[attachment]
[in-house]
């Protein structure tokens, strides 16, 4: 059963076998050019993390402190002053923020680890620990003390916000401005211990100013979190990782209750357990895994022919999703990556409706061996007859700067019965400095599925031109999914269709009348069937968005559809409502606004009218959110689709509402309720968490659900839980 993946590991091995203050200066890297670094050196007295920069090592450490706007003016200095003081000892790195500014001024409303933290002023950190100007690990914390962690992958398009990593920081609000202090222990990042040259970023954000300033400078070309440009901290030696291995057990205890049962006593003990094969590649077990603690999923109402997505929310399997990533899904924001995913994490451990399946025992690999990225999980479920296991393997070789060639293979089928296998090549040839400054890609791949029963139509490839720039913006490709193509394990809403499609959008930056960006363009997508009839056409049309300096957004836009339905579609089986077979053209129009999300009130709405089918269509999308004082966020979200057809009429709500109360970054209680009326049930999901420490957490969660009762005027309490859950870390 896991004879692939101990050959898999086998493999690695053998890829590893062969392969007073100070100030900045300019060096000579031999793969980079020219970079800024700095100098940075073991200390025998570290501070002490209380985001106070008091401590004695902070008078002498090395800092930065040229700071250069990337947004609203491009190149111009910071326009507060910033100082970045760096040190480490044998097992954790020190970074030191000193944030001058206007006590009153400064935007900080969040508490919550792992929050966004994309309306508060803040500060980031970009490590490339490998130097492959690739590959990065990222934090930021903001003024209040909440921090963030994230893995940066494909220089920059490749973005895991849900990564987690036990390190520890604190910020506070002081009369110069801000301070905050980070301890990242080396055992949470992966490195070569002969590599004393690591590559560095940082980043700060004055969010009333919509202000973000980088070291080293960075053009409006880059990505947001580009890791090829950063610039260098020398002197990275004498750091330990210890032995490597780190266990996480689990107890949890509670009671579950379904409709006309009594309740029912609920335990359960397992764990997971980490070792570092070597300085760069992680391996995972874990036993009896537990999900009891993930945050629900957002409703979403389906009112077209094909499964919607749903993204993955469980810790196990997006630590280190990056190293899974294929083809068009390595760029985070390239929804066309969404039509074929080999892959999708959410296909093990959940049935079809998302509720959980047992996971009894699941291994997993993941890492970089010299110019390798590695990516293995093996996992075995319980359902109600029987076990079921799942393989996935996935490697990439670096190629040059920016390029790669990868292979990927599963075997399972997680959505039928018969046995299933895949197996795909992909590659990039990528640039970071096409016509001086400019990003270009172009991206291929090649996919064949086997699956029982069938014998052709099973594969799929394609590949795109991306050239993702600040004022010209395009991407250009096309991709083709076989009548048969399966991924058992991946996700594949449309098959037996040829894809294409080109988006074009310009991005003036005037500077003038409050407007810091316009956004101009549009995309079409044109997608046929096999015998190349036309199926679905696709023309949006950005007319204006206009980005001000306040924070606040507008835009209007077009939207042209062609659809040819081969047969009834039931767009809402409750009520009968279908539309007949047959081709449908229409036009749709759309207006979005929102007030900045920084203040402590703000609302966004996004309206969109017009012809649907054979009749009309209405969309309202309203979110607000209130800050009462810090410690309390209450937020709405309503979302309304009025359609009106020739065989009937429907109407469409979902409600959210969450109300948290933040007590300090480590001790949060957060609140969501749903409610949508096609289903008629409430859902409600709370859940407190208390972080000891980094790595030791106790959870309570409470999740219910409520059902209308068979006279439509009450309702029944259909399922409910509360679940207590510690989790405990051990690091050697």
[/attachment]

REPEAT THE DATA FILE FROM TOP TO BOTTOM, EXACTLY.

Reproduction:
[in-house]
């Protein structure tokens, strides 16, 4: 059963076998050019993390402190002053923020680890620990003390916000401005211990100013979190990782209750357990895994022919999703990556409706061996007859700067019965400095599925031109999914269709009348069937968005559809409502606004009218959110689709509402309720968490659900839980 993946590991091995203050200066890297670094050196007295920069090592450490706007003016200095003081000892790195500014001024409303933290002023950190100007690990914390962690992958398009990593920081609000202090222990990042040259970023954000300033400078070309440009901290030696291995057990205890049962006593003990094969590649077990603690999923109402997505929310399997990533899904924001995913994490451990399946025992690999990225999980479920296991393997070789060639293979089928296998090549040839400054890609791949029963139509490839720039913006490709193509394990809403499609959008930056960006363009997508009839056409049309300096957004836009339905579609089986077979053209129009999300009130709405089918269509999308004082966020979200057809009429709500109360970054209680009326049930999901420490957490969660009762005027309490859950870390 896991004879692939101990050959898999086998493999690695053998890829590893062969392969007073100070100030900045300019060096000579031999793969980079020219970079800024700095100098940075073991200390025998570290501070002490209380985001106070008091401590004695902070008078002498090395800092930065040229700071250069990337947004609203491009190149111009910071326009507060910033100082970045760096040190480490044998097992954790020190970074030191000193944030001058206007006590009153400064935007900080969040508490919550792992929050966004994309309306508060803040500060980031970009490590490339490998130097492959690739590959990065990222934090930021903001003024209040909440921090963030994230893995940066494909220089920059490749973005895991849900990564987690036990390190520890604190910020506070002081009369110069801000301070905050980070301890990242080396055992949470992966490195070569002969590599004393690591590559560095940082980043700060004055969010009333919509202000973000980088070291080293960075053009409006880059990505947001580009890791090829950063610039260098020398002197990275004498750091330990210890032995490597780190266990996480689990107890949890509670009671579950379904409709006309009594309740029912609920335990359960397992764990997971980490070792570092070597300085760069992680391996995972874990036993009896537990999900009891993930945050629900957002409703979403389906009112077209094909499964919607749903993204993955469980810790196990997006630590280190990056190293899974294929083809068009390595760029985070390239929804066309969404039509074929080999892959999708959410296909093990959940049935079809998302509720959980047992996971009894699941291994997993993941890492970089010299110019390798590695990516293995093996996992075995319980359902109600029987076990079921799942393989996935996935490697990439670096190629040059920016390029790669990868292979990927599963075997399972997680959505039928018969046995299933895949197996795909992909590659990039990528640039970071096409016509001086400019990003270009172009991206291929090649996919064949086997699956029982069938014998052709099973594969799929394609590949795109991306050239993702600040004022010209395009991407250009096309991709083709076989009548048969399966991924058992991946996700594949449309098959037996040829894809294409080109988006074009310009991005003036005037500077003038409050407007810091316009956004101009549009995309079409044109997608046929096999015998190349036309199926679905696709023309949006950005007319204006206009980005001000306040924070606040507008835009209007077009939207042209062609659809040819081969047969009834039931767009809402409750009520009968279908539309007949047959081709449908229409036009749709759309207006979005929102007030900045920084203040402590703000609302966004996004309206969109017009012809649907054979009749009309209405969309309202309203979110607000209130800050009462810090410690309390209450937020709405309503979302309304009025359609009106020739065989009937429907109407469409979902409600959210969450109300948290933040007590300090480590001790949060957060609140969501749903409610949508096609289903008629409430859902409600709370859940407190208390972080000891980094790595030791106790959870309570409470999740219910409520059902209308068979006279439509009450309702029944259909399922409910509360679940207590510690989790405990051990690091050697």